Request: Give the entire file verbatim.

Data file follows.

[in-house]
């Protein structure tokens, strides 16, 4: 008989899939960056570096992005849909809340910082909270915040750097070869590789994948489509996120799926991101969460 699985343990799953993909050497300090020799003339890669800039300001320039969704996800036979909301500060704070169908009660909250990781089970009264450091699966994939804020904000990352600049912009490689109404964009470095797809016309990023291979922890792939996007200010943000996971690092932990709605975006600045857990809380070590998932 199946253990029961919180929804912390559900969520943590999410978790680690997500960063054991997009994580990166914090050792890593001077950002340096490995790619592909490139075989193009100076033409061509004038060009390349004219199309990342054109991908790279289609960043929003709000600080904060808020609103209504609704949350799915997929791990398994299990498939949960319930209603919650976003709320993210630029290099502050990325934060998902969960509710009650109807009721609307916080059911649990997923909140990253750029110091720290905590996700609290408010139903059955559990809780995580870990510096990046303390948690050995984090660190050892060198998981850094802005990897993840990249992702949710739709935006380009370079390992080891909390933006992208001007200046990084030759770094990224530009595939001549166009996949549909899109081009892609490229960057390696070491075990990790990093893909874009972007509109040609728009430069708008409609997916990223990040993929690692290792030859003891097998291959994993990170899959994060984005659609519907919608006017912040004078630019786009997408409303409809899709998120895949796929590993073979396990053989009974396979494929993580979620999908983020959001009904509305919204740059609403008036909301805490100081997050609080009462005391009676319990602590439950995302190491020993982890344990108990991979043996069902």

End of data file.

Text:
[in-house]
């Protein structure tokens, strides 16, 4: 008989899939960056570096992005849909809340910082909270915040750097070869590789994948489509996120799926991101969460 699985343990799953993909050497300090020799003339890669800039300001320039969704996800036979909301500060704070169908009660909250990781089970009264450091699966994939804020904000990352600049912009490689109404964009470095797809016309990023291979922890792939996007200010943000996971690092932990709605975006600045857990809380070590998932 199946253990029961919180929804912390559900969520943590999410978790680690997500960063054991997009994580990166914090050792890593001077950002340096490995790619592909490139075989193009100076033409061509004038060009390349004219199309990342054109991908790279289609960043929003709000600080904060808020609103209504609704949350799915997929791990398994299990498939949960319930209603919650976003709320993210630029290099502050990325934060998902969960509710009650109807009721609307916080059911649990997923909140990253750029110091720290905590996700609290408010139903059955559990809780995580870990510096990046303390948690050995984090660190050892060198998981850094802005990897993840990249992702949710739709935006380009370079390992080891909390933006992208001007200046990084030759770094990224530009595939001549166009996949549909899109081009892609490229960057390696070491075990990790990093893909874009972007509109040609728009430069708008409609997916990223990040993929690692290792030859003891097998291959994993990170899959994060984005659609519907919608006017912040004078630019786009997408409303409809899709998120895949796929590993073979396990053989009974396979494929993580979620999908983020959001009904509305919204740059609403008036909301805490100081997050609080009462005391009676319990602590439950995302190491020993982890344990108990991979043996069902």